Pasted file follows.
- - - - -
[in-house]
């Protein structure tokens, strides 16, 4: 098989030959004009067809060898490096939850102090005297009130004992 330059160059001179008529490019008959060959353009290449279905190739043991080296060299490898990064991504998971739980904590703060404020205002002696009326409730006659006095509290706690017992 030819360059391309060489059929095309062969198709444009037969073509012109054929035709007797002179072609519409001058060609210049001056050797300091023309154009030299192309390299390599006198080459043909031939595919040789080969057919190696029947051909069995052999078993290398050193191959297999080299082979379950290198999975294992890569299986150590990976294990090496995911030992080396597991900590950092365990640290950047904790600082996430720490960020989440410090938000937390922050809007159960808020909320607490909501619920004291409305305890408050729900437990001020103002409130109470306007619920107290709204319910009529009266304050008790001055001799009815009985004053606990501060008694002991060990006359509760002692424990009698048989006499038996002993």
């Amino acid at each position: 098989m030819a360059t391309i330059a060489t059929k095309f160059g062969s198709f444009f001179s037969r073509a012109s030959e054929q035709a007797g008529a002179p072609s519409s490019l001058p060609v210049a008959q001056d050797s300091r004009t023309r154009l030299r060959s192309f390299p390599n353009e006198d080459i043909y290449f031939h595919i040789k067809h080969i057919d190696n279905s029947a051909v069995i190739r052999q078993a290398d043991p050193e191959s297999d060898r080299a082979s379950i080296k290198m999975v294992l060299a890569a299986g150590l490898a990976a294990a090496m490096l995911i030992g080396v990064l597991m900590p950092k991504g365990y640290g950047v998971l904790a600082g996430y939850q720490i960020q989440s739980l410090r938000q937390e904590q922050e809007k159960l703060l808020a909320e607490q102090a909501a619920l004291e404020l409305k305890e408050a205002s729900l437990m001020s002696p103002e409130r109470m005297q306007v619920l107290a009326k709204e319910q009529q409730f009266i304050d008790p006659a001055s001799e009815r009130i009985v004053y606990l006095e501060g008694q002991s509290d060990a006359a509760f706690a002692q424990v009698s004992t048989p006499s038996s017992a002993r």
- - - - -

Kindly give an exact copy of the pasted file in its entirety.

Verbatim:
[in-house]
């Protein structure tokens, strides 16, 4: 098989030959004009067809060898490096939850102090005297009130004992 330059160059001179008529490019008959060959353009290449279905190739043991080296060299490898990064991504998971739980904590703060404020205002002696009326409730006659006095509290706690017992 030819360059391309060489059929095309062969198709444009037969073509012109054929035709007797002179072609519409001058060609210049001056050797300091023309154009030299192309390299390599006198080459043909031939595919040789080969057919190696029947051909069995052999078993290398050193191959297999080299082979379950290198999975294992890569299986150590990976294990090496995911030992080396597991900590950092365990640290950047904790600082996430720490960020989440410090938000937390922050809007159960808020909320607490909501619920004291409305305890408050729900437990001020103002409130109470306007619920107290709204319910009529009266304050008790001055001799009815009985004053606990501060008694002991060990006359509760002692424990009698048989006499038996002993």
């Amino acid at each position: 098989m030819a360059t391309i330059a060489t059929k095309f160059g062969s198709f444009f001179s037969r073509a012109s030959e054929q035709a007797g008529a002179p072609s519409s490019l001058p060609v210049a008959q001056d050797s300091r004009t023309r154009l030299r060959s192309f390299p390599n353009e006198d080459i043909y290449f031939h595919i040789k067809h080969i057919d190696n279905s029947a051909v069995i190739r052999q078993a290398d043991p050193e191959s297999d060898r080299a082979s379950i080296k290198m999975v294992l060299a890569a299986g150590l490898a990976a294990a090496m490096l995911i030992g080396v990064l597991m900590p950092k991504g365990y640290g950047v998971l904790a600082g996430y939850q720490i960020q989440s739980l410090r938000q937390e904590q922050e809007k159960l703060l808020a909320e607490q102090a909501a619920l004291e404020l409305k305890e408050a205002s729900l437990m001020s002696p103002e409130r109470m005297q306007v619920l107290a009326k709204e319910q009529q409730f009266i304050d008790p006659a001055s001799e009815r009130i009985v004053y606990l006095e501060g008694q002991s509290d060990a006359a509760f706690a002692q424990v009698s004992t048989p006499s038996s017992a002993r």